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Ivan Kirigin's views on Robotics & Culture: future. perfect. progress.

Tuesday, December 27, 2005

Grand Challenge 2006?

You can help decide.

Friday, December 16, 2005

"The androids, automatons and artificial animals website"

Interesting. Check out this video.

Saturday, December 03, 2005

Joe Engelberger at IREX

Behind those flirting eyes and underneath that weird stuff that might be skin, is the future. Or so they think in robot land. Who do they think they are fooling?

Certainly not Joe Engelberger, the father of modern robotics, who emerged exasperated from a visit to the international robot show in Tokyo to stick a prong right into the circuitry of the Japanese robot industry.

"These are toys that are being made," he said during a 'oh heaven help me' plea to an audience of scientists and industry representatives in Tokyo this week.
There are indeed many cure useless humanoids out there, but the research isn't without reward.

Generally, I'd like to see more people try to solve part of the problem first, and then expand the frontier. He gives the plea to develop aides for the elderly. I think a "smart" walker could help.

There probably isn't enough of an engineered environment, which is why most people think that robotic aides are a ways away. Start from something simple: are there stairs? What are you going to do about it?

Get a bit more complicated: how do you handle delicate items like dishes?

I think there needs to be a flexible platform developed that can start by using tele-operation, and move on to more complicated tasks autonomously. It probably shouldn’t be humanoid. It needs cameras and sensors for local obstacle avoidance. It needs fairly dexterous manipulators on arms which can reach a high shelf.

At a presentation about 2 years ago at CMU, I saw Engelberger speak about this same topic. It surprised me that he was asking for funding. Why should just a man need to look hard for what he considers to be an urgent and lucrative application of the field he pioneered?

Friday, December 02, 2005

Big Dog

In a previous post I just mentioned Big Dog, a 4-legged robotic mule. Last time I tried to download the video, it was cutoff without my realizing it. Now I've seen the entire thing, and I encourage you to check it out!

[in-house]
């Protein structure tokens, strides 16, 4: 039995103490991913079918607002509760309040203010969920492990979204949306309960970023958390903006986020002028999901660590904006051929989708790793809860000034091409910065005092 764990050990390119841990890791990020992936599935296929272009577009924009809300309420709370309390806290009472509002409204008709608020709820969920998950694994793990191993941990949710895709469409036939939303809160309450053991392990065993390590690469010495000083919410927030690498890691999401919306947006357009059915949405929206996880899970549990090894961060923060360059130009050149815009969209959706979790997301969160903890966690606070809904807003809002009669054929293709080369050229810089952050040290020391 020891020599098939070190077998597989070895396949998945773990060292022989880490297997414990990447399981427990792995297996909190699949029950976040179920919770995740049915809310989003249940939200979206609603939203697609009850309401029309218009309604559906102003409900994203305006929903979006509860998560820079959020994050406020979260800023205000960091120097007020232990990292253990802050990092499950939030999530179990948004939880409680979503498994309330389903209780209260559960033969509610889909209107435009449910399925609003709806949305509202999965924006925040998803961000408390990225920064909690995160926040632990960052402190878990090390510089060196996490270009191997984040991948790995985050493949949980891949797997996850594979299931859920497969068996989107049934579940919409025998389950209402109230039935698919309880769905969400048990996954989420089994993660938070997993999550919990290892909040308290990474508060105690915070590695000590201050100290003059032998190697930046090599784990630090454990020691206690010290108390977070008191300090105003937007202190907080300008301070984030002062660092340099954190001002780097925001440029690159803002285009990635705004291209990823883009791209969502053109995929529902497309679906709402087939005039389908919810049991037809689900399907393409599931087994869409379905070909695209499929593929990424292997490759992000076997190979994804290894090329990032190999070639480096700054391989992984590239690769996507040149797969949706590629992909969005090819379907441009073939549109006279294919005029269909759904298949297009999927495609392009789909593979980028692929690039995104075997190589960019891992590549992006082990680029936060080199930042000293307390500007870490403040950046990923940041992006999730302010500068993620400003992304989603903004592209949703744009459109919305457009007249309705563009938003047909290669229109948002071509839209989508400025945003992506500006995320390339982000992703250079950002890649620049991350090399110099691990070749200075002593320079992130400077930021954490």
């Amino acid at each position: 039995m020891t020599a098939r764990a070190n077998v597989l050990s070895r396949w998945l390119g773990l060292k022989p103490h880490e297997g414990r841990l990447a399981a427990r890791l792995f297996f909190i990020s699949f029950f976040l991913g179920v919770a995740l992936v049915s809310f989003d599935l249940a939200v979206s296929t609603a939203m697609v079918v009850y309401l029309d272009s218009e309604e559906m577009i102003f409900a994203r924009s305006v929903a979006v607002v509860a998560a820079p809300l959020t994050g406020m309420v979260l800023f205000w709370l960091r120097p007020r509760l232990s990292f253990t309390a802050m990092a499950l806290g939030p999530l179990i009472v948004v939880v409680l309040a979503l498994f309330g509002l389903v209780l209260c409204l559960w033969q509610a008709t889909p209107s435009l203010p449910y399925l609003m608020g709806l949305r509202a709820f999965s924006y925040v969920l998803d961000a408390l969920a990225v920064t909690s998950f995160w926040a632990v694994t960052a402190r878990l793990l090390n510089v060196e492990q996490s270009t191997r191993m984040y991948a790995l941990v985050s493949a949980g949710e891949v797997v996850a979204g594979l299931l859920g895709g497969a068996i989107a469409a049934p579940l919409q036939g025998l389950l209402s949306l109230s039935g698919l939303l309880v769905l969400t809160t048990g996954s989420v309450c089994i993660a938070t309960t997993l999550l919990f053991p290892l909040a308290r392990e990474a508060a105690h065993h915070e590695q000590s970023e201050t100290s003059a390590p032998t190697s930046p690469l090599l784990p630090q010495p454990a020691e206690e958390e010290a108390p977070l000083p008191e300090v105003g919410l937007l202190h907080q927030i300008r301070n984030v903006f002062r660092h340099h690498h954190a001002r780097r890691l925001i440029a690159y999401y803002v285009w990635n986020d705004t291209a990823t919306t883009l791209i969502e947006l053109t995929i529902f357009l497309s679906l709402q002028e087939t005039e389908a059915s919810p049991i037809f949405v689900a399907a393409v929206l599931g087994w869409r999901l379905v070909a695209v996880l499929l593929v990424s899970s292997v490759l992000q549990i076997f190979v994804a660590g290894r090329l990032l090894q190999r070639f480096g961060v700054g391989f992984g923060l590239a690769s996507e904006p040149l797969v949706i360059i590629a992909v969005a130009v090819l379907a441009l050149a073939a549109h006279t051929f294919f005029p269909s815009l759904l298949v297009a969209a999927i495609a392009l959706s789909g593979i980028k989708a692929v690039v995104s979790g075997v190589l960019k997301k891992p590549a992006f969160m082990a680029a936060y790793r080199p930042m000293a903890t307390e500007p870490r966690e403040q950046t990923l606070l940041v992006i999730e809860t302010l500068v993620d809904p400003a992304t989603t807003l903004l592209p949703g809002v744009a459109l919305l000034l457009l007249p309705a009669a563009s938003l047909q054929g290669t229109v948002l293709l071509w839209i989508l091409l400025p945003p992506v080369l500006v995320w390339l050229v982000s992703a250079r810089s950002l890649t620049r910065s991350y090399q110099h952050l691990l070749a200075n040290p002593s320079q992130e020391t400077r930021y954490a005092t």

I'm told there is a stereo sensor head. You would need to do some excellent obstacle avoidance. The human control scheme is the most interesting aspect to me (mainly because I don't know much about legs). Do you use a joystick & line-of-sight? How about tele-operation? Would you need to stabilize the video feed?

I've worked on perception for a similar platform, RHEX, so I'd be interested in seeing what they're planning.

HAL: Hybrid Assistive Limb

Assitive Suits are very interesting. The system mainly interacts with you, not the environment. Imagine the difficulty: it needs to support 200kgs, but detect when you want to move it. If done well, the tiny force your hand exerts on the suit will make it respond.

Suits will initially be for the disabled and elderly. Shortly, it will be for the military. A bit after than, it'll be for consumer use.

For the military, the main concern is the massive amount of weight soldiers carry. A good quote, from a general: "soldiers today carry 80-140lbs of extremely lightweight equipment".

If they could handle a 500kg load, they could carry water and food for days, in addition to heavier armor, much more weaponry and ammunition. This would make each soldier much more powerful. An alternative is a mule robot like Big Dog.

A huge issue is power. My guess is that in the short term, at least for outdoor operation, they need to be big enough to hold an internal combustion engine. Latter, fuel cells should handle it. If I were to guess, I would estimate the HAL-5 on the right gets 15-30 minutes battery life.

By the way, there is the International Robot Expo (IREX) in Japan on right now. Look for the latest and greatest in robotics.